A consumer advocacy group has batted for intensification of the telecommunications infrastructure development program “to address the prevailing digital divide in the country.
“Private telecommunication companies have been doing a commendable job of ramping up their investments by the billions every year,” said Orlando Oxales, co-convenor of CitizenWatch Philippines.
He said governments of other countries invest in their digital infrastructure heavily and strategically on a national scale, with a vision of becoming a globally competitive digital economy.
“Right now, we are not able to compete with that,” Oxales lamented. Oxales said the Philippine Digital Economy Report 2020 of the World Bank and National Economic and Development Authority indicated that there was a “very significant digital divide” in the Philippines with majority of households lacking Internet access and low fixed and mobile Internet penetration.
The digital divide, according to the report, contributes to unequal opportunities to harness the benefits of online services that are delivered via the Internet.
President Ferdinand Marcos Jr. at a recent Telco meeting said the country’s current 70-percent connectivity rate is “not good enough,” and that “the government and its partners could do so much better.”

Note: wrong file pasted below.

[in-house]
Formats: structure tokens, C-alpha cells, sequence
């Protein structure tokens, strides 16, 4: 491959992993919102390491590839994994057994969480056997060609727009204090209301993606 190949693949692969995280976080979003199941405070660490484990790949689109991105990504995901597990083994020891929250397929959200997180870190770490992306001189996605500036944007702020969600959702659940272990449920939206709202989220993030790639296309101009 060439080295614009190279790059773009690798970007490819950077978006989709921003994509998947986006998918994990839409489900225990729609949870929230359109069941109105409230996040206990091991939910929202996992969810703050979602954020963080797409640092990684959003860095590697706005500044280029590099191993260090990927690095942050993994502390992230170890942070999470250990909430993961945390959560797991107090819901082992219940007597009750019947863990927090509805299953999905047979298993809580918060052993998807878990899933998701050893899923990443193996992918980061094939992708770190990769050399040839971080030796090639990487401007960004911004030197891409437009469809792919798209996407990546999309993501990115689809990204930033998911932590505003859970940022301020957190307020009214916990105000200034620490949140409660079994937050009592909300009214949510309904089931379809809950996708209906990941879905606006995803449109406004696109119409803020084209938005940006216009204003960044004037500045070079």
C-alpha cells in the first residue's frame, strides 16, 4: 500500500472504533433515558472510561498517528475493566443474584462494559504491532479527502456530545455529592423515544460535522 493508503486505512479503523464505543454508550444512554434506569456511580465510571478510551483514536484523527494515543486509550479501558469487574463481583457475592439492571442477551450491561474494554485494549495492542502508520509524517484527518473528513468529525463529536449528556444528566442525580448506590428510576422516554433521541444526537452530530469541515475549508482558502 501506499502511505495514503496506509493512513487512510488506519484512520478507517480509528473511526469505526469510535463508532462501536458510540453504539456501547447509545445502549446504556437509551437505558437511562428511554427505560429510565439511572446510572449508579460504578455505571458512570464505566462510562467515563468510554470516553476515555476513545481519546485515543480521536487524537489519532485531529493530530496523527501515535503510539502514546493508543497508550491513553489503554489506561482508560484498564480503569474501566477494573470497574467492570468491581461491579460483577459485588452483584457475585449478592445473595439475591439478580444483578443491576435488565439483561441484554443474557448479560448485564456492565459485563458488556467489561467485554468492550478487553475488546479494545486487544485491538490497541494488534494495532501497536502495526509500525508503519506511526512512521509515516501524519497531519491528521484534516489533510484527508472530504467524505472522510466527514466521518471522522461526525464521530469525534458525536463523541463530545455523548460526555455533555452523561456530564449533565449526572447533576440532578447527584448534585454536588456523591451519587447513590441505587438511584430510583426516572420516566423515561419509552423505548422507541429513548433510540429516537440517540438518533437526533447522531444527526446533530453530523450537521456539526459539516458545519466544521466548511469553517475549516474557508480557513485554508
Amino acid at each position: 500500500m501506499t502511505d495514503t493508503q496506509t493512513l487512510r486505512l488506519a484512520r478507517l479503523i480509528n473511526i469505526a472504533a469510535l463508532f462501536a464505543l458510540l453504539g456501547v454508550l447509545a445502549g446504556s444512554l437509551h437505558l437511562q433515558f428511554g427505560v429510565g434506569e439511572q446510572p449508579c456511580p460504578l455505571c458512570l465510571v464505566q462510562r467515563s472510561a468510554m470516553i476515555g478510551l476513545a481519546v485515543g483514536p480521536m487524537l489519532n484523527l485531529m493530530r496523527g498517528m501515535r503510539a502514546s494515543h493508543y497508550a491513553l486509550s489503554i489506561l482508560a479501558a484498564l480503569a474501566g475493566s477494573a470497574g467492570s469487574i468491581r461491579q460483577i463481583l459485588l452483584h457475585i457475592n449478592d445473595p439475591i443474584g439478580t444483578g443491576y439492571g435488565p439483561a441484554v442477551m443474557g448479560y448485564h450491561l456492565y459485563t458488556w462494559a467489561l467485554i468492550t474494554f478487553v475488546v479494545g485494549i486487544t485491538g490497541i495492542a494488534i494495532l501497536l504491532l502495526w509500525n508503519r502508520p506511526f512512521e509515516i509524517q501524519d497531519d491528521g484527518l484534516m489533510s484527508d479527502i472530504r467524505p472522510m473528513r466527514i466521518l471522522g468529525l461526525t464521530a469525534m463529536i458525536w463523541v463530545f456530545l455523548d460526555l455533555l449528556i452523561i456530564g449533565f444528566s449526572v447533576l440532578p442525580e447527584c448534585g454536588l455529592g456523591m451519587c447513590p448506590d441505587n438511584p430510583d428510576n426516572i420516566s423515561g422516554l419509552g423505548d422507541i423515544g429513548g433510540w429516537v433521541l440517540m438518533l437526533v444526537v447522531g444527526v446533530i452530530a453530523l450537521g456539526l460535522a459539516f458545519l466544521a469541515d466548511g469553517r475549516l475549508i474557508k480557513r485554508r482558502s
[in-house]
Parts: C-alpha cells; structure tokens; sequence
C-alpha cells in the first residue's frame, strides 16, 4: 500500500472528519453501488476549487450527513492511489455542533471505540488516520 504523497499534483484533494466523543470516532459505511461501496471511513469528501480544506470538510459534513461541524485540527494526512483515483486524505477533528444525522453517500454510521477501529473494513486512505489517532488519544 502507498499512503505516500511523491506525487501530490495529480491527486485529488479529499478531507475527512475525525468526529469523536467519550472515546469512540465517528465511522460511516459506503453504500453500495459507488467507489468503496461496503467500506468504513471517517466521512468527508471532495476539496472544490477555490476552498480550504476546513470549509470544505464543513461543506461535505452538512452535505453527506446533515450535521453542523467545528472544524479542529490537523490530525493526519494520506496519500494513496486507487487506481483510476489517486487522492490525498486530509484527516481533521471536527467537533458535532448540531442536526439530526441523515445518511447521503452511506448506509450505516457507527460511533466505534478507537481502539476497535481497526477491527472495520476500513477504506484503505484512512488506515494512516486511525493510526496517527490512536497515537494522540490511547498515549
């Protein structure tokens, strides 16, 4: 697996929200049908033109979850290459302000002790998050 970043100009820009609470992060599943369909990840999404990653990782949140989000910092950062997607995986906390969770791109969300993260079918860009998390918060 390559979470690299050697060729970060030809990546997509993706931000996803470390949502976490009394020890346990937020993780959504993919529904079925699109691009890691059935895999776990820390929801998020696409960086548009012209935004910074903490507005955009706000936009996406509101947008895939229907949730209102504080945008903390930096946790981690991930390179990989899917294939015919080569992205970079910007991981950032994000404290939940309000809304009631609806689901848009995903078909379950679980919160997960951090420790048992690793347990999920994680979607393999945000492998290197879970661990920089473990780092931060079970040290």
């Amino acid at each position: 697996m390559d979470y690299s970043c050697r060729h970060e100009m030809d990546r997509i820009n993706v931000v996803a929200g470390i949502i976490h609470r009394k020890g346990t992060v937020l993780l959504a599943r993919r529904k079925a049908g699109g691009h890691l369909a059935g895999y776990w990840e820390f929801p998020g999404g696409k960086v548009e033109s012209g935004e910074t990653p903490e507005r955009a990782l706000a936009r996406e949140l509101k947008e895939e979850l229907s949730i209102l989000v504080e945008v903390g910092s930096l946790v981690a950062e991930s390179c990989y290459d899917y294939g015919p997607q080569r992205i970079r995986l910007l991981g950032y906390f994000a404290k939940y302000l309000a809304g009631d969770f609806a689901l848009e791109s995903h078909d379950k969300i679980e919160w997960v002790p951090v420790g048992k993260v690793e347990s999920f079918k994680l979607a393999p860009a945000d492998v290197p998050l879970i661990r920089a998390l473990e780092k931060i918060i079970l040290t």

“It is the goal of this administration to build a truly digital Philippines,” Marcos said, adding that they are trying to reach the most remote parts of the country by providing access to mobile cellular services and wi-fi.
Oxales said it is good that digital transformation is now a priority of the government, pointing to boosting connectivity and
the digitization of public services and bureaucratic processes is one of the key strategies of the recently approved five-year Philippine Development Plan.
“Our ability to quickly shift to online transactions during the height of the pandemic gave all of us experiential proof of the great value and utility of digital technologies,” he added.
Oxales noted that the five-year Philippine Development Plan will prioritize the boosting of connectivity and the digitization of public services and bureaucratic processes as one of the key strategies.
However, digital access and proficiency remain limited and uneven, with many geographic locations and socio-economic groups not being able to use technology to its full potential.
“The way all consumers and businesses are now heavily reliant on doing transactions online should be clear impetus for government to prioritize the fast development of digital assets that will at least be at par with global standards.”
“The government and the private sector now has a great opportunity to ride on this momentum and must move together to meet the fast-growing demand for fast and reliable broadband services,” Oxales said.